Advice in the Form of Confusions
I have been watching the young
struggle through their daily lives
and waste the flesh we all remember
and I have seen the gardens they shine
their leaves in, the kind invented
by distraction and devices that run
on little lithium ion batteries, flat
disks that power music and voice
into strong tremble and staccato chain
that barrels into the angelic orders
we raise our heads to see, or hope
to see, but never do, for they have
sprung into louder volumes and faster
rhythms that disorient and confuse.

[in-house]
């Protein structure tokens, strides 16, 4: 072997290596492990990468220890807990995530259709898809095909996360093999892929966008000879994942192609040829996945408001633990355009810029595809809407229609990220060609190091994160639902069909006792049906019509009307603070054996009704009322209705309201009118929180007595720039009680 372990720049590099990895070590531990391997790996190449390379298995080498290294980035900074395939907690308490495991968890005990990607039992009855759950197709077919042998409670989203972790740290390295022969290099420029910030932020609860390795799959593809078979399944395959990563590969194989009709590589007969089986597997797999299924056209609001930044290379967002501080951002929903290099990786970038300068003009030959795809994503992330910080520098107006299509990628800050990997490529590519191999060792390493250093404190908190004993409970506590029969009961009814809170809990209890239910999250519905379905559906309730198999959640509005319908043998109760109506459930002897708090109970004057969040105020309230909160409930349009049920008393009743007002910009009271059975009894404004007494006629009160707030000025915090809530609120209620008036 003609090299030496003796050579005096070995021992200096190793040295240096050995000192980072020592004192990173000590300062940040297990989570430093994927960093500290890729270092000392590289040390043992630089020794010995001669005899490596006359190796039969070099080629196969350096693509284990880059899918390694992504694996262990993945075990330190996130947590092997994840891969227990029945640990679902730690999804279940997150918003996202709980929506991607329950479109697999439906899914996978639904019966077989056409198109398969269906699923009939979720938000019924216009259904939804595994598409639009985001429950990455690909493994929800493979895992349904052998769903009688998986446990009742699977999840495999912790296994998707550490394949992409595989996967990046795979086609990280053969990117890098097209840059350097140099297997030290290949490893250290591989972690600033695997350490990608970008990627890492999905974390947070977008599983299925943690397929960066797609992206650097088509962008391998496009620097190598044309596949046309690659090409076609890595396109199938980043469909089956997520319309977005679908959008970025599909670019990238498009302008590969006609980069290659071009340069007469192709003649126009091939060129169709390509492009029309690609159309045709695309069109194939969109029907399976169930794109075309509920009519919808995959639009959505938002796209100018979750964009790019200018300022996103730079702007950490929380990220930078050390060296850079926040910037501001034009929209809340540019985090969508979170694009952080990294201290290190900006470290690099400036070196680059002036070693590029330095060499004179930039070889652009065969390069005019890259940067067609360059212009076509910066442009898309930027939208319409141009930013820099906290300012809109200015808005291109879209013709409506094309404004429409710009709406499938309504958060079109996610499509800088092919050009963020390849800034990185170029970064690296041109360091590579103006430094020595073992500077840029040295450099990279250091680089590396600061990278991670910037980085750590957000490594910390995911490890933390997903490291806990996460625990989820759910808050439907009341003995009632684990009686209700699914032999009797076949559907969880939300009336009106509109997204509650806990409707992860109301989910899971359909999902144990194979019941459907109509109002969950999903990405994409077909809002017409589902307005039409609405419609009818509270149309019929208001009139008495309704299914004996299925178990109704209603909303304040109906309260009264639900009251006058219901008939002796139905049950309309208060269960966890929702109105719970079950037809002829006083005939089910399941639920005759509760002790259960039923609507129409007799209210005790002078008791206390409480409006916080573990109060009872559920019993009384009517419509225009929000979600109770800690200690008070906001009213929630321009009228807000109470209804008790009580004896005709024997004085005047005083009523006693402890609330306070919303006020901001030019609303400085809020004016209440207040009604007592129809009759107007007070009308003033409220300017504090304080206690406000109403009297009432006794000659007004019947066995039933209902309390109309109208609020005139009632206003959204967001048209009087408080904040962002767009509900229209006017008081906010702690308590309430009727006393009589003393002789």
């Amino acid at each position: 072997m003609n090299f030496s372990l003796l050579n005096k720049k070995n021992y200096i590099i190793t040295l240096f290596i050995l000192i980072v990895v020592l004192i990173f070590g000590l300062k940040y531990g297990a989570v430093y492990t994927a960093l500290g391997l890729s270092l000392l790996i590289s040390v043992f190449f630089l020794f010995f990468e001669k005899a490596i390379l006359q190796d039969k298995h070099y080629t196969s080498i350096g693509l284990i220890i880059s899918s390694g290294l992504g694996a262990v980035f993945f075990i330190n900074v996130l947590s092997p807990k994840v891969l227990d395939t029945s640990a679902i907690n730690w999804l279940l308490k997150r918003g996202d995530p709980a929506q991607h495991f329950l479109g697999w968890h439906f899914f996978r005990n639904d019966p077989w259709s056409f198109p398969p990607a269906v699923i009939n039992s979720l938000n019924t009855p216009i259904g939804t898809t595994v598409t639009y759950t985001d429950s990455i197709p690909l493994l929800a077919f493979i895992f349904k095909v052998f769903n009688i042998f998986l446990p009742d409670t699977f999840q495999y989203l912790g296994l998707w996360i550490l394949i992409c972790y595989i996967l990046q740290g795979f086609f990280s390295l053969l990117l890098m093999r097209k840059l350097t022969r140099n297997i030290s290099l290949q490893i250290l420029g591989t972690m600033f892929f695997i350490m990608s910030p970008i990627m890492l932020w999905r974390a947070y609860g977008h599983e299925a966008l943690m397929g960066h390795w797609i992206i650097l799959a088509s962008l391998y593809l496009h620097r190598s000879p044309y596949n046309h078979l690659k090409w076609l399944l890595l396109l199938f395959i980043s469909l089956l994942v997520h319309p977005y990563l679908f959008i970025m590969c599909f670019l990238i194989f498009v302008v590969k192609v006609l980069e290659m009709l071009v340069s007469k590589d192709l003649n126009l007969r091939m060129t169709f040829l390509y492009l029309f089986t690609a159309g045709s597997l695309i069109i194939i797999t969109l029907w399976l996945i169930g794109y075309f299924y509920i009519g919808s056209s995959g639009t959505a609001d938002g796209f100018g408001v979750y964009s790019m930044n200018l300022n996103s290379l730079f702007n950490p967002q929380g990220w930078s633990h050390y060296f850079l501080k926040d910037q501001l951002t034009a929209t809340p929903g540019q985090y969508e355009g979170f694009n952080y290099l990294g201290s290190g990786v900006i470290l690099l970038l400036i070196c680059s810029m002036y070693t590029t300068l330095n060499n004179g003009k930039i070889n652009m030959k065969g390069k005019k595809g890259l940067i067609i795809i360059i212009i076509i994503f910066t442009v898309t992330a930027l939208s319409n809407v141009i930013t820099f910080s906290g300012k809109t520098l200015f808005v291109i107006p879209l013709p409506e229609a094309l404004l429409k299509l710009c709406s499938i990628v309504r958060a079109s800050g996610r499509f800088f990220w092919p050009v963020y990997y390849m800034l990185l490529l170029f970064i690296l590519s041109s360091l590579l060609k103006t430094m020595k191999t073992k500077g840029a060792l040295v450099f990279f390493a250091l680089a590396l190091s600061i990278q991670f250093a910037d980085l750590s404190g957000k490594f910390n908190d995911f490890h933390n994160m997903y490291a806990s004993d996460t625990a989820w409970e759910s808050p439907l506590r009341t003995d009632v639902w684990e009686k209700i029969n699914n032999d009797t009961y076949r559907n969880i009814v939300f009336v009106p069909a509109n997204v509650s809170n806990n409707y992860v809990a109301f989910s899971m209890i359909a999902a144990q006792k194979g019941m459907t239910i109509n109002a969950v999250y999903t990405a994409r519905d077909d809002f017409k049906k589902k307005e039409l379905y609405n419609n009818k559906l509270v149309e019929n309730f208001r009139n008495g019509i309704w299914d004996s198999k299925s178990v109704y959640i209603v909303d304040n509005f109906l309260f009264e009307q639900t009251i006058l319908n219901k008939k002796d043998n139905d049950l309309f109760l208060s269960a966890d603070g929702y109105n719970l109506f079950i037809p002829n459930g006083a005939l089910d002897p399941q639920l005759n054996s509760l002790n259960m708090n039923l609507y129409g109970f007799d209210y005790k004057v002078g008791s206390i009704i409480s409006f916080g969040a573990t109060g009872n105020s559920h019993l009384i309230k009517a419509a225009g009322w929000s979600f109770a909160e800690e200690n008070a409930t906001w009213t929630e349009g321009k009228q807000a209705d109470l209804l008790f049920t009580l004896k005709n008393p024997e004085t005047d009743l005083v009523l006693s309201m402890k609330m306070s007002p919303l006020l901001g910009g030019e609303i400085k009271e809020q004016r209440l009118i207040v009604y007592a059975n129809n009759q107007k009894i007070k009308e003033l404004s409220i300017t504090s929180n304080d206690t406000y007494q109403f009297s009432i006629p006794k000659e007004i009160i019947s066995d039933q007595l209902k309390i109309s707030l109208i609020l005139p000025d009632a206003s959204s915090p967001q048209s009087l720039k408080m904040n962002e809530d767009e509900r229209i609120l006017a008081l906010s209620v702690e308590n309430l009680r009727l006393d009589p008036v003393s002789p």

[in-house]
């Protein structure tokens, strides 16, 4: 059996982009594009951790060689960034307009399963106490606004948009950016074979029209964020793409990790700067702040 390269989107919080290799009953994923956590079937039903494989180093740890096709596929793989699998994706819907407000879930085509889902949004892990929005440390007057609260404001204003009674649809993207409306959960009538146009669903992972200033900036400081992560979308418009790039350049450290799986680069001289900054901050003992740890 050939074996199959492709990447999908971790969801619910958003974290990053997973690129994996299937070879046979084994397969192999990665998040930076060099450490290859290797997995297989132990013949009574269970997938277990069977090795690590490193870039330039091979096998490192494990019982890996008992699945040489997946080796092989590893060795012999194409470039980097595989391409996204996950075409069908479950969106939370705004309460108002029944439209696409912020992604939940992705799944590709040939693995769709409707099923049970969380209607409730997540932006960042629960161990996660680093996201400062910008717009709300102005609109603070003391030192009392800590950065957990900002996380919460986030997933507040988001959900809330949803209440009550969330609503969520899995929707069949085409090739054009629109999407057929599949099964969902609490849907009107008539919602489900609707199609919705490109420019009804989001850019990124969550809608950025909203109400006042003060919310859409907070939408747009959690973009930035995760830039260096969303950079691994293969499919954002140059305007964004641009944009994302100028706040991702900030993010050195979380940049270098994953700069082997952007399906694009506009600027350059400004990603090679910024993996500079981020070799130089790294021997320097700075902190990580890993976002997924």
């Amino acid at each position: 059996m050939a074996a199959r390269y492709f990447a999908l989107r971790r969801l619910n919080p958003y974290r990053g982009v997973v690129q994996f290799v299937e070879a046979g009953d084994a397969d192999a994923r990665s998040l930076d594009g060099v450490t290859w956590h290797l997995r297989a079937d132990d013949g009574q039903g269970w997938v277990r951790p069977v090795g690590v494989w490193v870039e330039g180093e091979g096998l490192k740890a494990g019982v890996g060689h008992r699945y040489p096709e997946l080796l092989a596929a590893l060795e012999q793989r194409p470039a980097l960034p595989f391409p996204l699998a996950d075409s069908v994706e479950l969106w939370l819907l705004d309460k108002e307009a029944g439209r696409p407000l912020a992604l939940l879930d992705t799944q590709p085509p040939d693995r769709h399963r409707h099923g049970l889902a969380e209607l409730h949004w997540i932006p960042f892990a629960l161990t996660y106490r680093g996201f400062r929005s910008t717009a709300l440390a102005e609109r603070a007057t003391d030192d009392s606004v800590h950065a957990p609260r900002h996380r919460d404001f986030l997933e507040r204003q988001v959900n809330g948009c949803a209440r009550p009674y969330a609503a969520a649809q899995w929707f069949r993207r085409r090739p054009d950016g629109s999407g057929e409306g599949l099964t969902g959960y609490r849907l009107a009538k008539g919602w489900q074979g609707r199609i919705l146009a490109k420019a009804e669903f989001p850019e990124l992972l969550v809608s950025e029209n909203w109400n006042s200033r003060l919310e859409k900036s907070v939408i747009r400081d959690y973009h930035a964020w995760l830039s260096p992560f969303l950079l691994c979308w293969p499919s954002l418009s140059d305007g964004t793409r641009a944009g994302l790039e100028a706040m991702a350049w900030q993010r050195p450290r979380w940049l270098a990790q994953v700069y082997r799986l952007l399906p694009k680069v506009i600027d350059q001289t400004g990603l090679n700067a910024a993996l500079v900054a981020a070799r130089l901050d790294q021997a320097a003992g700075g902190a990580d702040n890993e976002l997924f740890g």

There are sounds we can no longer
hear, at our age, and we don't want
anymore to know what we left
behind on that sill or under
that abbreviated sun. I can't know
wry substitutions. I can't hear breath
embrace five-minutes-ago or tomorrow
and there must be a word for that,
but I don't know it. I know the sound
of thinking a hard whistle into the lung.
I know the shape of houndstooth
and the hang of each tag's pricing
itself out of so many's reach.
I swoon and recoil at the tresses blowing
in an arbor without glow
or flame. These are reprieves. Respites
in the demands of sensation
and flow. Know this: you can you can
you can you can you can.
Carnegie Mellon University Press
Copyright © 2012 by Margot Schilpp
All rights reserved.
Reproduced by Poetry Daily with permission